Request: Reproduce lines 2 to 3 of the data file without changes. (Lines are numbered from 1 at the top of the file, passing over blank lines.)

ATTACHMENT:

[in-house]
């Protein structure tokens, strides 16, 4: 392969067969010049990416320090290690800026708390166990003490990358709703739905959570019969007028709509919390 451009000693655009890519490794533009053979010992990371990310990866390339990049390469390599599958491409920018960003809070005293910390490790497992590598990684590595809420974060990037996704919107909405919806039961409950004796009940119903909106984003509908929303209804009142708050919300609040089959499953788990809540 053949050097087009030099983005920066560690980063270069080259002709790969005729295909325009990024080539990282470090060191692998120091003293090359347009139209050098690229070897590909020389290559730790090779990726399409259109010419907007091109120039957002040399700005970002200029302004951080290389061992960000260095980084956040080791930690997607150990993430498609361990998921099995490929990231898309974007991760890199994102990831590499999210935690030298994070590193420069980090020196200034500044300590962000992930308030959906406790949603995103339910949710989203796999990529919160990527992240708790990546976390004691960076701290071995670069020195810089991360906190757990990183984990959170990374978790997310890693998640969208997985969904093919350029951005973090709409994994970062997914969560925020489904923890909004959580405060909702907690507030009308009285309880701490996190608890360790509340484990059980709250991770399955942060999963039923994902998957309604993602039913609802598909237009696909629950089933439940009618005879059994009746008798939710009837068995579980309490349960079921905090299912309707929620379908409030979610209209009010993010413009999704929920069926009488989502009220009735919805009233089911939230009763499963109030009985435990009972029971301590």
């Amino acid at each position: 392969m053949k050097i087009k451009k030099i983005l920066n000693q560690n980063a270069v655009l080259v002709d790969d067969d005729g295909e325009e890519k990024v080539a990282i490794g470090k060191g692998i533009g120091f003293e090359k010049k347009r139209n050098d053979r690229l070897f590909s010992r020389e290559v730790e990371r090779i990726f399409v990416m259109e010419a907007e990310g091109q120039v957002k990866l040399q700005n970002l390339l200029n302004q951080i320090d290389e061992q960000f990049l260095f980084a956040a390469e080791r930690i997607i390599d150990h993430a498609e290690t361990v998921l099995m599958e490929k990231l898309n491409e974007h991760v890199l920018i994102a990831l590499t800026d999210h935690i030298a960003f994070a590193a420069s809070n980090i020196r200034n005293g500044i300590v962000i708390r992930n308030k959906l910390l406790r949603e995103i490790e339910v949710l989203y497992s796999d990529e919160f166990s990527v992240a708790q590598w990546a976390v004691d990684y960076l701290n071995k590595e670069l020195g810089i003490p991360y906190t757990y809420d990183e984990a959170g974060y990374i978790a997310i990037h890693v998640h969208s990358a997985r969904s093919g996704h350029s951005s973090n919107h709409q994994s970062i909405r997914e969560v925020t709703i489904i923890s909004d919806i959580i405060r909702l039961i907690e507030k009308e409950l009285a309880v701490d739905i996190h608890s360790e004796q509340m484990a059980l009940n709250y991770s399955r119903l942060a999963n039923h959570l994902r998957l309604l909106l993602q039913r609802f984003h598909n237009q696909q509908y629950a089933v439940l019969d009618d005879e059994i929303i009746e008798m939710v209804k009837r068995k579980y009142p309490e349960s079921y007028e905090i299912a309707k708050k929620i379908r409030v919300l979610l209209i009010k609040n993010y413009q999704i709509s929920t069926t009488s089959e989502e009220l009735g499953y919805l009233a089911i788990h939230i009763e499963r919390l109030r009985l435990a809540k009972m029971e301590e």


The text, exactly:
């Protein structure tokens, strides 16, 4: 392969067969010049990416320090290690800026708390166990003490990358709703739905959570019969007028709509919390 451009000693655009890519490794533009053979010992990371990310990866390339990049390469390599599958491409920018960003809070005293910390490790497992590598990684590595809420974060990037996704919107909405919806039961409950004796009940119903909106984003509908929303209804009142708050919300609040089959499953788990809540 053949050097087009030099983005920066560690980063270069080259002709790969005729295909325009990024080539990282470090060191692998120091003293090359347009139209050098690229070897590909020389290559730790090779990726399409259109010419907007091109120039957002040399700005970002200029302004951080290389061992960000260095980084956040080791930690997607150990993430498609361990998921099995490929990231898309974007991760890199994102990831590499999210935690030298994070590193420069980090020196200034500044300590962000992930308030959906406790949603995103339910949710989203796999990529919160990527992240708790990546976390004691960076701290071995670069020195810089991360906190757990990183984990959170990374978790997310890693998640969208997985969904093919350029951005973090709409994994970062997914969560925020489904923890909004959580405060909702907690507030009308009285309880701490996190608890360790509340484990059980709250991770399955942060999963039923994902998957309604993602039913609802598909237009696909629950089933439940009618005879059994009746008798939710009837068995579980309490349960079921905090299912309707929620379908409030979610209209009010993010413009999704929920069926009488989502009220009735919805009233089911939230009763499963109030009985435990009972029971301590």
């Amino acid at each position: 392969m053949k050097i087009k451009k030099i983005l920066n000693q560690n980063a270069v655009l080259v002709d790969d067969d005729g295909e325009e890519k990024v080539a990282i490794g470090k060191g692998i533009g120091f003293e090359k010049k347009r139209n050098d053979r690229l070897f590909s010992r020389e290559v730790e990371r090779i990726f399409v990416m259109e010419a907007e990310g091109q120039v957002k990866l040399q700005n970002l390339l200029n302004q951080i320090d290389e061992q960000f990049l260095f980084a956040a390469e080791r930690i997607i390599d150990h993430a498609e290690t361990v998921l099995m599958e490929k990231l898309n491409e974007h991760v890199l920018i994102a990831l590499t800026d999210h935690i030298a960003f994070a590193a420069s809070n980090i020196r200034n005293g500044i300590v962000i708390r992930n308030k959906l910390l406790r949603e995103i490790e339910v949710l989203y497992s796999d990529e919160f166990s990527v992240a708790q590598w990546a976390v004691d990684y960076l701290n071995k590595e670069l020195g810089i003490p991360y906190t757990y809420d990183e984990a959170g974060y990374i978790a997310i990037h890693v998640h969208s990358a997985r969904s093919g996704h350029s951005s973090n919107h709409q994994s970062i909405r997914e969560v925020t709703i489904i923890s909004d919806i959580i405060r909702l039961i907690e507030k009308e409950l009285a309880v701490d739905i996190h608890s360790e004796q509340m484990a059980l009940n709250y991770s399955r119903l942060a999963n039923h959570l994902r998957l309604l909106l993602q039913r609802f984003h598909n237009q696909q509908y629950a089933v439940l019969d009618d005879e059994i929303i009746e008798m939710v209804k009837r068995k579980y009142p309490e349960s079921y007028e905090i299912a309707k708050k929620i379908r409030v919300l979610l209209i009010k609040n993010y413009q999704i709509s929920t069926t009488s089959e989502e009220l009735g499953y919805l009233a089911i788990h939230i009763e499963r919390l109030r009985l435990a809540k009972m029971e301590e």